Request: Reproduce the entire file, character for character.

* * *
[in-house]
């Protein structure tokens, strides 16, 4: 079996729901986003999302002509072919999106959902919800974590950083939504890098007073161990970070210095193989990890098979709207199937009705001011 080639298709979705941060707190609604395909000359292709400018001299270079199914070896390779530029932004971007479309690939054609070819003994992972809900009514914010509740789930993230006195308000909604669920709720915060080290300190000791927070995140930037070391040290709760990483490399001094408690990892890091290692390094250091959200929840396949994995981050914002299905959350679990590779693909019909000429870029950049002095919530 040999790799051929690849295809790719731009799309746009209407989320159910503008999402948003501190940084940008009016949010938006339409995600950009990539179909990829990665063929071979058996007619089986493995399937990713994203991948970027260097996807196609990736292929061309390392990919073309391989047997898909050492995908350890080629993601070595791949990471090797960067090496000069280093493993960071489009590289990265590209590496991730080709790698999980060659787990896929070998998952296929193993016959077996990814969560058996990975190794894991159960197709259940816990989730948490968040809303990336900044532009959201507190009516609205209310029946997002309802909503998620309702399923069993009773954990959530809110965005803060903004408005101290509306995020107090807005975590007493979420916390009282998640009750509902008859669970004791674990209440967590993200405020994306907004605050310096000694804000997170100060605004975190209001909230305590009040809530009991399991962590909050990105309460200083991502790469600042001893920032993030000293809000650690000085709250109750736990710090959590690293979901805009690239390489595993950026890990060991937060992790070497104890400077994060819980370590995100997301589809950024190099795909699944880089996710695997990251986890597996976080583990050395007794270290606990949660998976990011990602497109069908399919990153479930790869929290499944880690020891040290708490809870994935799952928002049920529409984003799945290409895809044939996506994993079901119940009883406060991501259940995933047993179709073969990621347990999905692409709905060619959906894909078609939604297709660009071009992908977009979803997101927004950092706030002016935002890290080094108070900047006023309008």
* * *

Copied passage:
[in-house]
């Protein structure tokens, strides 16, 4: 079996729901986003999302002509072919999106959902919800974590950083939504890098007073161990970070210095193989990890098979709207199937009705001011 080639298709979705941060707190609604395909000359292709400018001299270079199914070896390779530029932004971007479309690939054609070819003994992972809900009514914010509740789930993230006195308000909604669920709720915060080290300190000791927070995140930037070391040290709760990483490399001094408690990892890091290692390094250091959200929840396949994995981050914002299905959350679990590779693909019909000429870029950049002095919530 040999790799051929690849295809790719731009799309746009209407989320159910503008999402948003501190940084940008009016949010938006339409995600950009990539179909990829990665063929071979058996007619089986493995399937990713994203991948970027260097996807196609990736292929061309390392990919073309391989047997898909050492995908350890080629993601070595791949990471090797960067090496000069280093493993960071489009590289990265590209590496991730080709790698999980060659787990896929070998998952296929193993016959077996990814969560058996990975190794894991159960197709259940816990989730948490968040809303990336900044532009959201507190009516609205209310029946997002309802909503998620309702399923069993009773954990959530809110965005803060903004408005101290509306995020107090807005975590007493979420916390009282998640009750509902008859669970004791674990209440967590993200405020994306907004605050310096000694804000997170100060605004975190209001909230305590009040809530009991399991962590909050990105309460200083991502790469600042001893920032993030000293809000650690000085709250109750736990710090959590690293979901805009690239390489595993950026890990060991937060992790070497104890400077994060819980370590995100997301589809950024190099795909699944880089996710695997990251986890597996976080583990050395007794270290606990949660998976990011990602497109069908399919990153479930790869929290499944880690020891040290708490809870994935799952928002049920529409984003799945290409895809044939996506994993079901119940009883406060991501259940995933047993179709073969990621347990999905692409709905060619959906894909078609939604297709660009071009992908977009979803997101927004950092706030002016935002890290080094108070900047006023309008």